On 13 September, visitors to FNB Art Joburg, the Johannesburg art fair, passed an empty booth, its walls painted with a blunt message: ‘Thanks, xenophobia’. A statement by Nigerian artist Sheila Chukwulozie, it was meant to stand in for two Lagos-based galleries, 16/16 and hFactor, that had pulled out from the fair at the last-minute, for fear of mounting violence against foreigners. But it also referred more broadly to the increase in xenophobic attacks across South Africa since April, when a Zimbabwean man, asleep in his truck outside the port of Durban, was petrol bombed. He sustained severe burns, and his asylum papers, driver’s license and passport were incinerated. ‘No foreigners on our trucks,’ a Malawian driver was told a month later during another armed attack on drivers, this time in the province of Mpumalanga. More than 200 people, mostly foreign truck drivers employed in South Africa, have been killed since March 2018 – a preamble to even greater horrors.
In August, Uyinene Mrwetyana, a 19-year-old university student, was raped and then bludgeoned to death by a postal employee while collecting a parcel from a Cape Town post office. Her body was later dumped in a neighbourhood ravaged by economic hardship and crime. Citizens raged. The country’s recently re-elected president, Cyril Ramaphosa, left a meeting of African leaders to address black-clad protestors gathered outside the country’s parliament. ‘I agree with you that enough is enough,’ he said. A 2016 World Health Organisation report on femicide ranked South Africa fourth in mortalities behind Honduras, Jamaica and Lesotho.
During the much-publicised search for Mrwetyana, a taxi driver in Pretoria was shot and killed in an altercation with an alleged drug dealer, said to be a Nigerian national. More than 12 people have died in reprisals against black African nationals and businesses involving similar incidents. Nigeria has since evacuated over 500 of its nationals in two coordinated airlifts. Protestors in Nigeria have targeted South African businesses.
During the August attacks, Oby Ezekwesili, a prominent Nigerian economic advisor attending the World Economic Forum confab in Cape Town, characterised South Africa’s recurring anti-African pogroms – there have been two notable flare-ups, in 2008 and 2015 – as evidence of ‘afrophobia’, rather than xenophobia. Hers is not a new analysis. The African immigrant has long been an ambiguous cipher in South Africa. Ever since the fall of apartheid, writes Mozambican-born sociologist David M. Matsinhe in his 2011 essay ‘Africa’s Fear of Itself’, African migrants have been constructed and deployed in and through public discourse as the ‘nation’s bogeyman’.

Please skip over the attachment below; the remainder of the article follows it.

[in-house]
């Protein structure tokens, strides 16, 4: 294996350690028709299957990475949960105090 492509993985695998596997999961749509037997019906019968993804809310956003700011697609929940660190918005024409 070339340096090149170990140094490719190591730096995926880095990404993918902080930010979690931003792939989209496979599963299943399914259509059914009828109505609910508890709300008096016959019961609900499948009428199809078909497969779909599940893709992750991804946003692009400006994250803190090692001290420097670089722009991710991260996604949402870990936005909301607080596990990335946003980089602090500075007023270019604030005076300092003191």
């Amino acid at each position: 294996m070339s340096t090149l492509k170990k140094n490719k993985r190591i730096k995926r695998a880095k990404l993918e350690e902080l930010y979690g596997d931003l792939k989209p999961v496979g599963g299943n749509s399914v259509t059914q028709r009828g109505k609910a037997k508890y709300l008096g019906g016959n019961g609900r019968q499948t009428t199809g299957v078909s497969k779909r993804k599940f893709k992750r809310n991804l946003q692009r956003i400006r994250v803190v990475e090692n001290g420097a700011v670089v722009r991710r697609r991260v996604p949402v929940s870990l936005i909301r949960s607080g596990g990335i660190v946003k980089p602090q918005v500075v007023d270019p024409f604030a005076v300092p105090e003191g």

However, South Africa’s disregard, and even hatred, of its continental neighbours predates the end of apartheid. This insight was central to curator Rory Bester’s important exhibition series ‘Kwerekwere: Journeys into Strangeness’ (2000–03). The exhibition series derived its title from an onomatopoeic slur used to describe African migrants. Bester cast his net widely, but his exhibition was most eloquent in showing how contemporary news photography reiterated colonial and apartheid tropes of otherness and black criminality that have shaped contemporary attitudes towards African migrants.
Individual artistic responses to South Africa’s epidemic of femicide and Afrophobia are numerous and varied. At Art Joburg, painter Lady Skollie, aka Laura Windvogel, presented a new suite of ink, watercolour and crayon works that included an untitled painting referencing the murder of Mrwetyana. ‘The South African government hates women,’ read a statement incorporated into her composition, which also featured the postal service’s logo. Shortly before the fair, as Johannesburg burned, photographer Zanele Muholi exhibited the latest instalment of ‘Faces and Phases’ (2006–ongoing), an evolving portrait archive of LGTBQI subjects, some now dead following brutal attacks, at Stevenson Gallery.
The crisis South Africa finds itself in won’t be solved by art alone. Artists are citizens first, bound by duties of care and hospitality, as demonstrated by a spontaneous 2011 action by Johannesburg artist Serge Alain Nitegeka. Nitegeka, a refugee from Burundi, delivered 100 wooden stools to asylum seekers queuing outside an immigration centre in Pretoria, near where the recent xenophobic outburst occurred. His direct action is a model of what is possible, and also an indictment of the stunned silence that has mostly greeted South Africa’s national shame.
Main image: Tushar Hathiramani and Sheila Chukwulozie’s statement at 16/16 and hFactor’s booth at FNB Art Joburg. Courtesy and photograph: Sean O’Toole